Despite the progress made in quality measurements and hospital performance, there is room for improvement, according to an article published online June 23 by the New England Journal of Medicine.
“Measuring the quality of healthcare and using those measurements, which now involve virtually all U.S. hospitals, are migrating to ambulatory and other care settings and are increasingly evident in healthcare systems worldwide,” wrote Mark R. Chassin, MD, president of the the Joint Commission, in Oakbrook Terrace, Ill., and colleagues. Chassin and colleagues wrote as individuals and not representatives of the commission.
“For example, in 2009, a total of 98.3 percent of eligible patients with acute myocardial infarction received a beta-blocker at hospital discharge, as compared with 87.3 percent of such patients in 2002,” the authors reported.
The authors proposed a conceptual framework to guide future developments in this field, with a focus on process measures. “To address legitimate concerns about the program, we propose that such programs now focus explicitly on maximizing health benefits to patients,” they wrote.
Chassin and colleagues suggested that all quality measures used in national transparency and payment programs—both existing ones and proposed new ones—be vetted against four criteria, and that only measures that meet all four criteria be used for purposes of accountability (accreditation, public reporting or pay for performance):
- A measure must be based on a strong foundation of research showing that the process addressed by the measure, when performed correctly, leads to improved clinical outcomes;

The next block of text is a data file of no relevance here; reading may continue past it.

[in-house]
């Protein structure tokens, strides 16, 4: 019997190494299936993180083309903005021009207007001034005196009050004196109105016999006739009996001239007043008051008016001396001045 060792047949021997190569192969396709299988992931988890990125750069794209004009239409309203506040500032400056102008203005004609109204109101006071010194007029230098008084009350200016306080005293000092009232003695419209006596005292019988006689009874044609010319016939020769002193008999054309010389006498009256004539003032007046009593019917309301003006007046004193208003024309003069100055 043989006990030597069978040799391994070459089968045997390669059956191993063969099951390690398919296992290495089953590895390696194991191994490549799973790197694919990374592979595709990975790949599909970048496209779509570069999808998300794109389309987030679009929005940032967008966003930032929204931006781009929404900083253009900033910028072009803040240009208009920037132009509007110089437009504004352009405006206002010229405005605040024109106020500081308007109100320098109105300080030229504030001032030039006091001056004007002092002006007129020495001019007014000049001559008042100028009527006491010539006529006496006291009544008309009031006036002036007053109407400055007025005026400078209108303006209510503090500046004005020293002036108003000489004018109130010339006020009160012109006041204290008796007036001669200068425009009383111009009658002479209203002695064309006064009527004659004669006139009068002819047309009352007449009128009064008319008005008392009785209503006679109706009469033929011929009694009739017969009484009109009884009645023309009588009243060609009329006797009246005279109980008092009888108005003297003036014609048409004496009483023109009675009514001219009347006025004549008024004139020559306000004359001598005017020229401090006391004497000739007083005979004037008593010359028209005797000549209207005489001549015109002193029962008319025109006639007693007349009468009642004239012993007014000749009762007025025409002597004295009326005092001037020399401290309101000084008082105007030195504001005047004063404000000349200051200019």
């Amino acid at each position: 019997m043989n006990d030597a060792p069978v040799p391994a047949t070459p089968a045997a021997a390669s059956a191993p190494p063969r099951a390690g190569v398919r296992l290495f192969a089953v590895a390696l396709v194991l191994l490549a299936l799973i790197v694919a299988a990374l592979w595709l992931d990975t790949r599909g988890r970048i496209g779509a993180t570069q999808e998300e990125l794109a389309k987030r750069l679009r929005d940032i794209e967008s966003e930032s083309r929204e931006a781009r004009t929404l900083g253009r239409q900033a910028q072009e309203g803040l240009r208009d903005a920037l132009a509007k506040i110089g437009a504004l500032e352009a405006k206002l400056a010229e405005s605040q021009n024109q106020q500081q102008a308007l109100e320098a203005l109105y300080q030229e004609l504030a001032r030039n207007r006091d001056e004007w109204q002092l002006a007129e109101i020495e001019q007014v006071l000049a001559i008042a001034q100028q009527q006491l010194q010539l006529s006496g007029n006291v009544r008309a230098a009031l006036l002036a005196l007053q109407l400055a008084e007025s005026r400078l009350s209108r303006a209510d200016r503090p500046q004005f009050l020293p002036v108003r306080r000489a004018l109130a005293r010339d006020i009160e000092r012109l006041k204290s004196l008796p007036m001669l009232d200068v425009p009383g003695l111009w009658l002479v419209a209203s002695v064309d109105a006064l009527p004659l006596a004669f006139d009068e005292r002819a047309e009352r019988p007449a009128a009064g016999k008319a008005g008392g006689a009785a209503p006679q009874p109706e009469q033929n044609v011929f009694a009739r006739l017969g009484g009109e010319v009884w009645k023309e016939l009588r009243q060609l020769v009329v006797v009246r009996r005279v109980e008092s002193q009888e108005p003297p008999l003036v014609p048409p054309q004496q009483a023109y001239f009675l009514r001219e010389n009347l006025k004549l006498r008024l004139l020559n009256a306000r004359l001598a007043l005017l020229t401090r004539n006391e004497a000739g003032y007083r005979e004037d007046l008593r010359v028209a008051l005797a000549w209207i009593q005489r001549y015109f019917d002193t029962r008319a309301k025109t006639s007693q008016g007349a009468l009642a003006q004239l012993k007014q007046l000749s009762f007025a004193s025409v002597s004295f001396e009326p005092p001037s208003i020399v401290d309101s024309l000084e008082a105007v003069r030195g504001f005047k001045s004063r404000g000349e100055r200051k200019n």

- The measurement strategy must accurately capture whether the evidence-based care has been delivered;
- The measure should address a process quite proximate to the desired outcome, with relatively few intervening processes; and
- The measure should have minimal or no unintended adverse consequences.
“Of the 28 Joint Commission 2010 core measures that are aligned with Medicare, we believe that 22 meet all four criteria and could be deemed ‘accountability measures’,” the authors wrote.
Achieving the goal of improving health outcomes requires, of course, that hospitals make improvements in the clinical processes of care assessed by these accountability measures, according to the researchers, who analyzed improvement performance on accountability core measures from 2002 through 2009 among 3,123 hospitals. They found that that hospitals have made in improving their performance on these measures--from a performance rate of 81.8 percent in 2002 to a rate of 95.4 percent in 2009.
In addition, the percentage of hospitals whose performance across all accountability measures that exceeded 90 percent increased substantially—from 20.4 percent in 2002 to 85.9 percent in 2009.
The authors acknowledged that challenges will exist, but said they believed those challenges are manageable.
“Fortunately, we have a surfeit of measures that meet all four accountability criteria with which to populate accreditation, public reporting and pay-for-performance programs,” the report concluded. “Eliminating measures that do not pass these accountability tests and replacing them with ones that do will reduce unproductive work on the part of hospitals, enhance the credibility of the program with physicians and other key stakeholders and increase the positive effect that all these programs will have on health outcomes for patients.”